A new major zero-day vulnerability has been discovered in Adobe Flash; the third this year.
Adobe officials released an advisory warning users that attackers are exploiting the vulnerability, and said that they plan to release a patch for the flaw sometime this week. The vulnerability affects Flash on Windows, OS X and Linux.
Adobe said: “A critical vulnerability (CVE-2015-0313) exists in Adobe Flash Player 126.96.36.1996 and earlier versions for Windows and Macintosh. Successful exploitation could cause a crash and potentially allow an attacker to take control of the affected system. We are aware of report that this vulnerability is being actively exploited in the wild via drive-by-download attacks against systems running Internet Explorer and Firefox on Windows 8.1 and below.”
Research by Trend Micro said that those targeted included visitors to the video streaming website dailymotion.com who were redirected to a series of sites that eventually led to a URL where the exploit itself was hosted.
“It is important to note that infection happens automatically, since advertisements are designed to load once a user visits a site,” Trend Micro threats analyst Peter Pi said. “It is likely that this was not limited to the Dailymotion website alone; since the infection was triggered from the advertising platform and not the website content itself.”
Adam Winn, product manager at OPSWAT said that the most vulnerable users are those who do not block ads, and have Flash set to autoplay. “A zero-day vulnerability like this can strike anyway, no matter how safe their browsing habits or how well-patched their software is,” he said.
Stephen Coty, chief security evangelist at Alert Logic, said that the exploit is being used by the Angler kit, a malicious tool kit that has been linked to two other Adobe vulnerabilities.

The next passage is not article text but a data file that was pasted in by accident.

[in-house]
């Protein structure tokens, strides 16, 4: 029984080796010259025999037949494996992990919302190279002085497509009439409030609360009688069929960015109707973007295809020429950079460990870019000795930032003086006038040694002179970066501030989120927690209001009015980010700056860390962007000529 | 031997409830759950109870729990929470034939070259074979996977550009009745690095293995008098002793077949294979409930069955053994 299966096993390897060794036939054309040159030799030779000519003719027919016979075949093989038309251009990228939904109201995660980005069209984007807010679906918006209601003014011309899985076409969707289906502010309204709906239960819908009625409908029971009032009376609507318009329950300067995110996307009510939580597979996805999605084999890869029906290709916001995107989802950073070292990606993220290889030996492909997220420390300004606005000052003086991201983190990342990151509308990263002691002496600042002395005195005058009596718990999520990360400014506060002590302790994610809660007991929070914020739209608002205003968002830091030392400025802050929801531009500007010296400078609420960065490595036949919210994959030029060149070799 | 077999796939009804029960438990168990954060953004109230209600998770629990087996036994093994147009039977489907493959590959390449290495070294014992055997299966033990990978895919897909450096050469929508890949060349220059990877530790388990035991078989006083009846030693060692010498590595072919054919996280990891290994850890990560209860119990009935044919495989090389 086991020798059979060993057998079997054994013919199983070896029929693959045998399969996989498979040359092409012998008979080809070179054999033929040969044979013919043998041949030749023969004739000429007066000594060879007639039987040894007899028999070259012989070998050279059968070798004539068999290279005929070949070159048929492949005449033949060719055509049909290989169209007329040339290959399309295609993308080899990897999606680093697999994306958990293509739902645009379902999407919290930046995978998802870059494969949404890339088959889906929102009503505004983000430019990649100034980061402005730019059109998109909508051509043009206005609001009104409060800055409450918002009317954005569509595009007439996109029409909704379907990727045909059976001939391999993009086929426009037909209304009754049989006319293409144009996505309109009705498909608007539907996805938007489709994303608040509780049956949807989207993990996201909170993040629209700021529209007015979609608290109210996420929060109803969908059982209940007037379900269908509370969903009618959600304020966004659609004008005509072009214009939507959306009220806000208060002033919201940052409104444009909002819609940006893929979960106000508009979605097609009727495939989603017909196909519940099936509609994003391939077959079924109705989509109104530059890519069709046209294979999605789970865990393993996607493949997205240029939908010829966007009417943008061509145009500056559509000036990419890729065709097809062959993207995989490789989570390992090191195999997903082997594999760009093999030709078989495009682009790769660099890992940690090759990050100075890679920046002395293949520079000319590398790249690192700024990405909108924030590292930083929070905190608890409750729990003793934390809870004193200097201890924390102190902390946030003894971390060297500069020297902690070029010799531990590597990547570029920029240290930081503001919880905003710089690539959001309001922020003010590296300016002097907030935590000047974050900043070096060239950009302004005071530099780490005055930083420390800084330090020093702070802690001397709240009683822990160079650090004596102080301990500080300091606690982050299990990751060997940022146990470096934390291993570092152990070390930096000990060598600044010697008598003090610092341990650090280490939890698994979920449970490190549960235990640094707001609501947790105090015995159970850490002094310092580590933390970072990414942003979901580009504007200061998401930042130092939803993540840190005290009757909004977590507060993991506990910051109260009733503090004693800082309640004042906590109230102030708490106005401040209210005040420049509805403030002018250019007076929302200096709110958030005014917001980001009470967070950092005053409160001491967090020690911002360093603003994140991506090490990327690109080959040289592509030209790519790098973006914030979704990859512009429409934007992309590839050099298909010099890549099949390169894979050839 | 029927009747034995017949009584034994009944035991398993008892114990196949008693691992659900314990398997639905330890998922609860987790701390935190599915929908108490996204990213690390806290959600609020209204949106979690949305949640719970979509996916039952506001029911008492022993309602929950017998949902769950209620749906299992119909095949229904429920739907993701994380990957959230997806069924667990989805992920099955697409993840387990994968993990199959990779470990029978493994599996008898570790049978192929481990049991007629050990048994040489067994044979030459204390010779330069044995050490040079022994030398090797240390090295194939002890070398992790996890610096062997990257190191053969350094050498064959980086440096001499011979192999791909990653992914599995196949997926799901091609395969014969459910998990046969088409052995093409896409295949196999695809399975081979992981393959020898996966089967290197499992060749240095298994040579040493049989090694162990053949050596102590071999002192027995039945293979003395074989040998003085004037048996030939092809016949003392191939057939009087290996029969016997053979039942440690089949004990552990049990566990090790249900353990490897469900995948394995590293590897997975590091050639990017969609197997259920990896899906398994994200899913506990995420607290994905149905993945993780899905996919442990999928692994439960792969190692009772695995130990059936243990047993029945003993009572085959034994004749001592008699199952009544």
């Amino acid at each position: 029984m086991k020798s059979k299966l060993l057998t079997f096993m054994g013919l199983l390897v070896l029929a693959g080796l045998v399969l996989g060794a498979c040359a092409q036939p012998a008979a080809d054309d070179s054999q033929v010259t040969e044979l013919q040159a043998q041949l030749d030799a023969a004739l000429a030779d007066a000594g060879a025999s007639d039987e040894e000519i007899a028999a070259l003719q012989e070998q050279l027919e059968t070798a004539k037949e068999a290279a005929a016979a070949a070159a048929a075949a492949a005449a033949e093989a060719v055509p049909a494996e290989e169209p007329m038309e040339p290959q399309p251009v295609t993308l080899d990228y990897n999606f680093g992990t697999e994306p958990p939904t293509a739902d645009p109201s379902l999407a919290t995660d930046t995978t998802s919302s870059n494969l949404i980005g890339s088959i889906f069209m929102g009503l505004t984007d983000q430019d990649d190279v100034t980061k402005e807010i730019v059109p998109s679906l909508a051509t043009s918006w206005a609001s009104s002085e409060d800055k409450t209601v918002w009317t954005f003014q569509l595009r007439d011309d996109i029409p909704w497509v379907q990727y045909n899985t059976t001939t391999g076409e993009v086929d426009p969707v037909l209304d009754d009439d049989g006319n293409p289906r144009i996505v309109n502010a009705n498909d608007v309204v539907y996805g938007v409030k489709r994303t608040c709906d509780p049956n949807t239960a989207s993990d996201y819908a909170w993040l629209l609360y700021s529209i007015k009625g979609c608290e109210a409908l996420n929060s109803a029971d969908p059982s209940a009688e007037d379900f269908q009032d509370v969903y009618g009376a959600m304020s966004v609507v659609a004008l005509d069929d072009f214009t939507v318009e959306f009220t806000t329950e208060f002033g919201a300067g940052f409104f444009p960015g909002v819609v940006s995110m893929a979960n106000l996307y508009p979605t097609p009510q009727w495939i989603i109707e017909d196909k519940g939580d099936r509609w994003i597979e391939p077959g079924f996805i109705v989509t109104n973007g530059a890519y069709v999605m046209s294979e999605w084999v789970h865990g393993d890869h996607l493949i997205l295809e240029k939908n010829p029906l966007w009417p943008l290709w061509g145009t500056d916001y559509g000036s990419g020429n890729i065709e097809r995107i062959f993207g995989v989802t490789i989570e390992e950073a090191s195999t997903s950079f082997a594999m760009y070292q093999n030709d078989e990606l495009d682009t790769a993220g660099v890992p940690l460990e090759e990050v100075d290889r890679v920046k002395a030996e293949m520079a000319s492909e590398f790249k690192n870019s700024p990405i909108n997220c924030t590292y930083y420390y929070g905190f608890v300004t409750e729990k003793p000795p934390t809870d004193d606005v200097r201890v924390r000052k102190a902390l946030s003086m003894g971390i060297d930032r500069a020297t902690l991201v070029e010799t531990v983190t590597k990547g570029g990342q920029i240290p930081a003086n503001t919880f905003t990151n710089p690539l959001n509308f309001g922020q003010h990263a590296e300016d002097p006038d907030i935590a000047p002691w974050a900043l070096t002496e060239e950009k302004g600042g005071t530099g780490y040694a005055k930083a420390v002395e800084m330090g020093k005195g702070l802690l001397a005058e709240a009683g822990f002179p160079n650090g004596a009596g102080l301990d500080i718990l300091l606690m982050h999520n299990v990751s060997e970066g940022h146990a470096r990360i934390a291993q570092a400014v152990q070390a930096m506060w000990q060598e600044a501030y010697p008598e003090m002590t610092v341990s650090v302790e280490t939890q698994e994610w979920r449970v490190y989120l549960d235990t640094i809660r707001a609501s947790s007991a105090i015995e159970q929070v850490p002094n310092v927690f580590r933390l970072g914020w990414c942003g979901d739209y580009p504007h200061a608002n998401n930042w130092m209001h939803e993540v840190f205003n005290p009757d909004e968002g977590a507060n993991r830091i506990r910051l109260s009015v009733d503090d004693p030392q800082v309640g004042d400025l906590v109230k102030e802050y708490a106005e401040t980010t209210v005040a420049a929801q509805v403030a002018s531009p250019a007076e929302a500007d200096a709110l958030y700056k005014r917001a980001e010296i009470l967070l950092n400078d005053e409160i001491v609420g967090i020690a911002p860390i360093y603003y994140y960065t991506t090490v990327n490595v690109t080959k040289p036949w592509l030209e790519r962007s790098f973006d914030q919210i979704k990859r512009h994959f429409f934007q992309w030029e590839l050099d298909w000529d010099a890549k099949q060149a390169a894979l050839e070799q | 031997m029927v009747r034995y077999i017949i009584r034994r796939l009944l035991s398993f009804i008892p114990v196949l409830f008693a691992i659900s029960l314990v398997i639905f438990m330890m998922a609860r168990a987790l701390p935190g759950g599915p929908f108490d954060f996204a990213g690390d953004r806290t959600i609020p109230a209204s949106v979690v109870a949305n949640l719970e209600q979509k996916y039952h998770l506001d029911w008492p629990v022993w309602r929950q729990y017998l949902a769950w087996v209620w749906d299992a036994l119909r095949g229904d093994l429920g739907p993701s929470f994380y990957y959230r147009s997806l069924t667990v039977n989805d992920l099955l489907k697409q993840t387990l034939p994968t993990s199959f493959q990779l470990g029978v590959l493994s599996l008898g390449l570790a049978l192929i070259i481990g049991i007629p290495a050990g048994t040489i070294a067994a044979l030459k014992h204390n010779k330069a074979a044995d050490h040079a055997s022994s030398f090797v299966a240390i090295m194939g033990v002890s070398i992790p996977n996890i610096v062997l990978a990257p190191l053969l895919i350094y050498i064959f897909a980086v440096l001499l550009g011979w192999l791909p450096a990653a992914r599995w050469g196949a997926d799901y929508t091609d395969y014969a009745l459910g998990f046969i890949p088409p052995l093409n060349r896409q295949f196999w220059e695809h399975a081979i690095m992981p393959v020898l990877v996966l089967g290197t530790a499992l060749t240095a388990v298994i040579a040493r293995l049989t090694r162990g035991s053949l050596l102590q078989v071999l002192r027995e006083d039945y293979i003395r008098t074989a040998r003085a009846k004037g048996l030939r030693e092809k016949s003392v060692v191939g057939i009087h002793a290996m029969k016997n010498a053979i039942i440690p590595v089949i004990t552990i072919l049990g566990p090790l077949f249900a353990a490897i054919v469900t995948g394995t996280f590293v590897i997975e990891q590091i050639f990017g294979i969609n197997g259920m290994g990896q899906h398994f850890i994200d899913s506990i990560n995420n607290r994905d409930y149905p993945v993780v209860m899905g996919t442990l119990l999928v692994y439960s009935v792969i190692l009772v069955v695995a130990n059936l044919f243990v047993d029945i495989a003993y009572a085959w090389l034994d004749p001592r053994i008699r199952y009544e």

He said: “This infection is being triggered primarily from advertising links and not the content of the actual website. According to Trend Micro, most of the systems compromised in this attack are from the United States and they observed 3,294 hits related to the exploit.
“At the moment, the malicious advertisements connected to the infection site observed by Trend Micro appear to be down, which means that they may easily be using other sites to compromise users. Until Adobe is able to release a patch the best thing that can be done to protect your workstation is to disable browsers plugins.”
Andy Manoske, senior product manager at AlienVault, said: “Flash is architecturally complicated. It’s not really a single platform so much as a zoo of different operating system clients that agree o
n a series of protocols and features. Complexity like this has a tendency to create issues due to things like implementation errors and race conditions, thereby creating the opportunity for exploitable vulnerabilities to be accidentally created and missed in quality assurance.
“The proliferation of exploit kits like Angler only exacerbates this issue, and I think similar discoveries such as Trend’s findings in DailyMotion will force ad networks to ask their industry serious questions about content review processes given how common these attacks are becoming.”